The good news is:
Both the NYSE and NASDAQ AD lines, the NASDQ new high indicator and the Russell 2000 (R2K) were at new cycle highs as of Fridays close. This implies new highs for the major indices in the next 2-6 weeks.
The bad news is in the money supply.
In October of 1998 the market made a low with over 900 new lows on the NYSE. 900 new lows is a crash level and in the few times that number has been approached there has always been a re-test of the low. At the time my outlook was grim.
Don Hays, writing at the time for Wheatfirst securities, said the market was near its bottom and would be heading sharply upward because money supply had been growing at an annualized 24% rate.
Hays was right and I was wrong and I have been watching money supply ever since.
The chart below is a lousy reproduction of the money supply chart that Gordon Harms includes in his weekly report. The chart is divided by a dark line about 2/3 down from the top. The top 2/3 shows the Wilshire 5000 (WIL-5) on top and the 3 month rate of change (ROC) of the index on the bottom. The bottom 1/3 shows M3 (the broadest measure of money supply) in green and its 3 month ROC in red. The chart covers the period from the beginning of 2000 to last week (there is a modest lag in the data).
What I see in the chart is up moves in the WIL-5 lagging up moves in M3 by about 1 month and down moves in the WIL-5 lagging down moves in the growth of M3 by 2-3 months. The latest decline in the growth of M3 is the sharpest decline of the last 4 years shown on the chart and it began about 3 months ago.
A readable version of this chart is updated and sent as an attachment to all subscribers with Gordon Harms report. I forward the report late Monday or early Tuesday.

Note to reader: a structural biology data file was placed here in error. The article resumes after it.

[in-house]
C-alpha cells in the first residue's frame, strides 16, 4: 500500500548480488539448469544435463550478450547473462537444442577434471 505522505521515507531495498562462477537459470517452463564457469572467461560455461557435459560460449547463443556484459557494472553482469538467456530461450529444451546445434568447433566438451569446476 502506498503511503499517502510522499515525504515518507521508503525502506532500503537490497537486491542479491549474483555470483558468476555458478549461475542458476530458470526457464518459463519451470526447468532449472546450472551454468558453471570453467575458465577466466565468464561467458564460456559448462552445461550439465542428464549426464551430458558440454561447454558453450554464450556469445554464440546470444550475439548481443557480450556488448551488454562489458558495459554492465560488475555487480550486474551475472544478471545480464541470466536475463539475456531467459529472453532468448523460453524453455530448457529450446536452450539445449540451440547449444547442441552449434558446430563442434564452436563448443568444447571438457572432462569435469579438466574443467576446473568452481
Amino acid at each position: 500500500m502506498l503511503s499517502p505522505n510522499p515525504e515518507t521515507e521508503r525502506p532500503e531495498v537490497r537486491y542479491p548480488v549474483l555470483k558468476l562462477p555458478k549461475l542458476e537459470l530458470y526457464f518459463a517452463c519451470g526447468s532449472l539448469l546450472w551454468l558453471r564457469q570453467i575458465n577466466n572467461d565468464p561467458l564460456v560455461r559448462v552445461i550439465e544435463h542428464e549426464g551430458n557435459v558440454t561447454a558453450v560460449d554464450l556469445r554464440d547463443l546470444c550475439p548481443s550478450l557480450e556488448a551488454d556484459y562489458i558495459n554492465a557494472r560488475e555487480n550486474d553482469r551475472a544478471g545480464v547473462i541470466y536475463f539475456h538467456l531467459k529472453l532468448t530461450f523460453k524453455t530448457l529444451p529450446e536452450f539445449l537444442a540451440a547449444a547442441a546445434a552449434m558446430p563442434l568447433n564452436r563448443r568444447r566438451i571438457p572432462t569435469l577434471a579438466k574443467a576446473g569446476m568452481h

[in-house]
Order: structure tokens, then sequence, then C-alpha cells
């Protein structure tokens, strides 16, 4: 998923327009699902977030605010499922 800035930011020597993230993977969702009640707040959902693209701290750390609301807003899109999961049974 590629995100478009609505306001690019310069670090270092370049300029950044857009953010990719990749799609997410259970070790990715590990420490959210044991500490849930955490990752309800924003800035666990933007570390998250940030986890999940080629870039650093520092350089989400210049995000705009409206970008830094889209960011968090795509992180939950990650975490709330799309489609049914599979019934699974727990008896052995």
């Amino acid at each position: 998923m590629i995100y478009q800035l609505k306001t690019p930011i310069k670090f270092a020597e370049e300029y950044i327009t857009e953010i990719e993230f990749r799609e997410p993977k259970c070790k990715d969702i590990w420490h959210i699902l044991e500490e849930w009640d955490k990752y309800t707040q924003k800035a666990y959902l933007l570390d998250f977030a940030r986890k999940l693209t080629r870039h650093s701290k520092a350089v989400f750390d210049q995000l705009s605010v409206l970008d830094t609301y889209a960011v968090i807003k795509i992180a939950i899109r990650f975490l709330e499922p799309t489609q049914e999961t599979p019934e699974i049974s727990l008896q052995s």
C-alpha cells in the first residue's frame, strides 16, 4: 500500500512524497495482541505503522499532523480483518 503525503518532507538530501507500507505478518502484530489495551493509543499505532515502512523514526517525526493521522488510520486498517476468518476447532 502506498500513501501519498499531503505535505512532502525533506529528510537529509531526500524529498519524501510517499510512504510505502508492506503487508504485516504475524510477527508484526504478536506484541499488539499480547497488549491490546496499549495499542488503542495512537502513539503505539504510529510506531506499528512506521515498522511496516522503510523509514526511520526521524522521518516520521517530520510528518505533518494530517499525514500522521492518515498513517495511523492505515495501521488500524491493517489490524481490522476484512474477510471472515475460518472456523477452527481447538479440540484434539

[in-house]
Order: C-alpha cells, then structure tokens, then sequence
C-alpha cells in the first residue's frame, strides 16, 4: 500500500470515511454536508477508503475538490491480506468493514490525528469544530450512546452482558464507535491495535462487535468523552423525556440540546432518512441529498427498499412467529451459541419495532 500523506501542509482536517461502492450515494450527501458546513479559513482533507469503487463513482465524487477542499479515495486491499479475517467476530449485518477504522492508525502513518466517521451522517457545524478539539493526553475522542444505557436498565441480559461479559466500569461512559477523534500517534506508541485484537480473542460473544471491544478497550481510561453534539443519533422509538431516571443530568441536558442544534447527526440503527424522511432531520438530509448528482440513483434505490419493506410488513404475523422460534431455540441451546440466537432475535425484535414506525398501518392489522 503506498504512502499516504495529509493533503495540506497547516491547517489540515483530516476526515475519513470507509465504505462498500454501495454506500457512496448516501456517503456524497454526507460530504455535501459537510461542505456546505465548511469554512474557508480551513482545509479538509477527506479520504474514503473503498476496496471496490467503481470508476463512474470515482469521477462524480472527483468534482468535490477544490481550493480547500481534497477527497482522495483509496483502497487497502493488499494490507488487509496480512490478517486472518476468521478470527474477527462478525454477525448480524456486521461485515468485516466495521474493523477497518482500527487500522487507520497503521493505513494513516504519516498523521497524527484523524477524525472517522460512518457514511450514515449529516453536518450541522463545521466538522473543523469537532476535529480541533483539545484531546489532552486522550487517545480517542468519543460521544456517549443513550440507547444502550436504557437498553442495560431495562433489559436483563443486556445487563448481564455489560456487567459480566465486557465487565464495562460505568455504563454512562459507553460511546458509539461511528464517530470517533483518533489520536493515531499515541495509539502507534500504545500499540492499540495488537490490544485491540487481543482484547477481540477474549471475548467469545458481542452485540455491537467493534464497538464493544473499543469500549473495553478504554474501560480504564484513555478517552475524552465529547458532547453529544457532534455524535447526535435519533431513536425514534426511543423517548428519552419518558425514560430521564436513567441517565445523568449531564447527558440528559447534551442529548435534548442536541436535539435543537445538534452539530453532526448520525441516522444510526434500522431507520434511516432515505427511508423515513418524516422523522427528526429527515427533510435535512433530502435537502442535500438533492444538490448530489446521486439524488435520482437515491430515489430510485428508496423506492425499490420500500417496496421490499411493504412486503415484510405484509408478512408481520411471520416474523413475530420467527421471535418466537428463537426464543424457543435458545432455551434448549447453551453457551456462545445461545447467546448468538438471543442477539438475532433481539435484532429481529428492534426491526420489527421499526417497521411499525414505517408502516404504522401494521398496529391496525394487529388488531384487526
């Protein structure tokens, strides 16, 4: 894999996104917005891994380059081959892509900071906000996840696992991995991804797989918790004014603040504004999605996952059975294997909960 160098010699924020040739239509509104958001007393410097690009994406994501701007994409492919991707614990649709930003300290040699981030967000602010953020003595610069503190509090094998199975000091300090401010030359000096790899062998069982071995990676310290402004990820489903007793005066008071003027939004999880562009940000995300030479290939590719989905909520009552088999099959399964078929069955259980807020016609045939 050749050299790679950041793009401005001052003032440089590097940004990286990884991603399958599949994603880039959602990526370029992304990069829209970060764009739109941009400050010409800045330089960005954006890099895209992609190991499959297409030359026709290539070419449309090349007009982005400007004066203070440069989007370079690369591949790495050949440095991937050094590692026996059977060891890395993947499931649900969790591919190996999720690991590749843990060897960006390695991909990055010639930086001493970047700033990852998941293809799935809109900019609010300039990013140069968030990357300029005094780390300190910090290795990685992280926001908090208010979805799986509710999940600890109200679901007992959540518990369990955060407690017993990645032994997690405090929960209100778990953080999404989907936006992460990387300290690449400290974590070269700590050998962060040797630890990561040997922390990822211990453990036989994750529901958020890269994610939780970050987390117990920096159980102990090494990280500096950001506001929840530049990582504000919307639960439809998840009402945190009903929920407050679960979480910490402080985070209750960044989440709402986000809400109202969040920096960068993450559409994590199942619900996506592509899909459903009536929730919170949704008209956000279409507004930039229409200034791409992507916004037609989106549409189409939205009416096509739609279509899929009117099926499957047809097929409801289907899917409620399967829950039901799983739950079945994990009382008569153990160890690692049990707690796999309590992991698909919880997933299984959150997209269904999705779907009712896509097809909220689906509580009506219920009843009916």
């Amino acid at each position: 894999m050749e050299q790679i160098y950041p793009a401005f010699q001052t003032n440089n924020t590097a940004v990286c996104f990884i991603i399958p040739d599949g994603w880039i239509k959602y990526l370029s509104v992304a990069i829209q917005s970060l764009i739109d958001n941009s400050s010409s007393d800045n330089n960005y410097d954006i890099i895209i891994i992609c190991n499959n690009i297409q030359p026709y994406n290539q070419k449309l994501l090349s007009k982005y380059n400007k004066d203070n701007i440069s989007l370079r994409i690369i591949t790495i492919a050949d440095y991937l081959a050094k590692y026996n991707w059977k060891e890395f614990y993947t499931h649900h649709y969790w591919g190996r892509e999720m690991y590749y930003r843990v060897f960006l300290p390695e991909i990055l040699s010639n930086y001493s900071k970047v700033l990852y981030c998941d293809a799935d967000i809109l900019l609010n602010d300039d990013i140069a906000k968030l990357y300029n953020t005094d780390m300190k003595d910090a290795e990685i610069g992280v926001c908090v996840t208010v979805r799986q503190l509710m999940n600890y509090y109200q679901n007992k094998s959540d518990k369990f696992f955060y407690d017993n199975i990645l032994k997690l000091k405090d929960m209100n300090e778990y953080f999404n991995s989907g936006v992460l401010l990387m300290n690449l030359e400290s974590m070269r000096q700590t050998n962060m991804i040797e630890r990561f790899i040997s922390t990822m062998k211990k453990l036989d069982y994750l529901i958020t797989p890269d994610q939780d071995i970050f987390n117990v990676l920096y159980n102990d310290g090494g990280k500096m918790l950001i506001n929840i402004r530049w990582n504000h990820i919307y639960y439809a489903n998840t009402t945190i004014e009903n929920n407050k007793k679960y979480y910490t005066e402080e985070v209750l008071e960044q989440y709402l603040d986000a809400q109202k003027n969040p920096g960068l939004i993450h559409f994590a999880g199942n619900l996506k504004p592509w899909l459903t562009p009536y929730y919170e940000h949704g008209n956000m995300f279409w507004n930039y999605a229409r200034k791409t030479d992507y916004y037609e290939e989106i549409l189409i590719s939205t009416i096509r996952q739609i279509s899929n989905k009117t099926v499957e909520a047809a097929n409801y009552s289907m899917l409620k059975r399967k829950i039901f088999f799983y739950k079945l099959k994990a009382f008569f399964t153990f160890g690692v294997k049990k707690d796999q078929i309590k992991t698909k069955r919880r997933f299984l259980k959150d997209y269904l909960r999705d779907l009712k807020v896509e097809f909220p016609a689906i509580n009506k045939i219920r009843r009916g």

The indicator construction in the following two charts is a little arcane, but they have done a pretty good job of identifying turning points in the current cycle. The indicator is a momentum indicator of new highs divided by new highs + new lows. New highs and new lows are calculated on a trailing 6 week basis rather than 52 weeks as reported by the exchanges. The first chart shows the R2K and the indicator calculated from the component issues of the R2K. The second chart shows the S&P 500 (SPX) and the indicator calculated from the component issues of the SPX.
In the first chart I have drawn lines across the tops and bottoms of the price line to show that the R2K is near the top of its price channel. The HL indicator appears to be rolling over. The R2K has been the best performing of the major indices in the past 2 weeks adding 7.21%. The index near the top of its channel and the HL indicator rolling over suggests a limited near term upside for this index.
The chart below is similar to the one above except the index is the SPX and the indicator is calculated from the component issues of the SPX. I have drawn a line across the indicator tops for the last 3 months to show their progressive deterioration. This happened before prior to the early August low, but then the index was also trending downward.
Most of the indicators on most sectors are still heading sharply upward so their may be a little upside left in the next few days. The recent strength was seasonal and the seasonal period is over. Many of the indicators are near or even above the high side of their ranges so a downward turn is near.
I think we are close enough to the end of the recent up move that the major indices will be lower at the close Friday November 14 than they were at the close Friday November 7.